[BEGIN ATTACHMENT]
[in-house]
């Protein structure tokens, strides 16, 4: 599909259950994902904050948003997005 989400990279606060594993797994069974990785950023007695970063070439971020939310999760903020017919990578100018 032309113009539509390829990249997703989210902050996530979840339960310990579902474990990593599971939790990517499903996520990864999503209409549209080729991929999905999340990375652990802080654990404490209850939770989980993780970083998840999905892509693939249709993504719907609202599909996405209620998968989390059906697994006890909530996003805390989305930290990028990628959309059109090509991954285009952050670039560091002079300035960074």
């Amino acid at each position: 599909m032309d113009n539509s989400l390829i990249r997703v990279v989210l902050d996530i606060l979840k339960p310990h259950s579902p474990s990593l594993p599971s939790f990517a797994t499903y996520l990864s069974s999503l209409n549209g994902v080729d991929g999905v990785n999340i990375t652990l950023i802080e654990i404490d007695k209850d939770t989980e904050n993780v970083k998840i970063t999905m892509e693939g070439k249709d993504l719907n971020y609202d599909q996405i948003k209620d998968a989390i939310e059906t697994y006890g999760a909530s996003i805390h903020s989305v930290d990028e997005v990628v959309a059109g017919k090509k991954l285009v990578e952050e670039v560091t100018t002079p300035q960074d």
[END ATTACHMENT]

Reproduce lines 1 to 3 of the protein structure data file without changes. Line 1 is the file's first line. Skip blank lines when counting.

[in-house]
């Protein structure tokens, strides 16, 4: 599909259950994902904050948003997005 989400990279606060594993797994069974990785950023007695970063070439971020939310999760903020017919990578100018 032309113009539509390829990249997703989210902050996530979840339960310990579902474990990593599971939790990517499903996520990864999503209409549209080729991929999905999340990375652990802080654990404490209850939770989980993780970083998840999905892509693939249709993504719907609202599909996405209620998968989390059906697994006890909530996003805390989305930290990028990628959309059109090509991954285009952050670039560091002079300035960074």
């Amino acid at each position: 599909m032309d113009n539509s989400l390829i990249r997703v990279v989210l902050d996530i606060l979840k339960p310990h259950s579902p474990s990593l594993p599971s939790f990517a797994t499903y996520l990864s069974s999503l209409n549209g994902v080729d991929g999905v990785n999340i990375t652990l950023i802080e654990i404490d007695k209850d939770t989980e904050n993780v970083k998840i970063t999905m892509e693939g070439k249709d993504l719907n971020y609202d599909q996405i948003k209620d998968a989390i939310e059906t697994y006890g999760a909530s996003i805390h903020s989305v930290d990028e997005v990628v959309a059109g017919k090509k991954l285009v990578e952050e670039v560091t100018t002079p300035q960074d």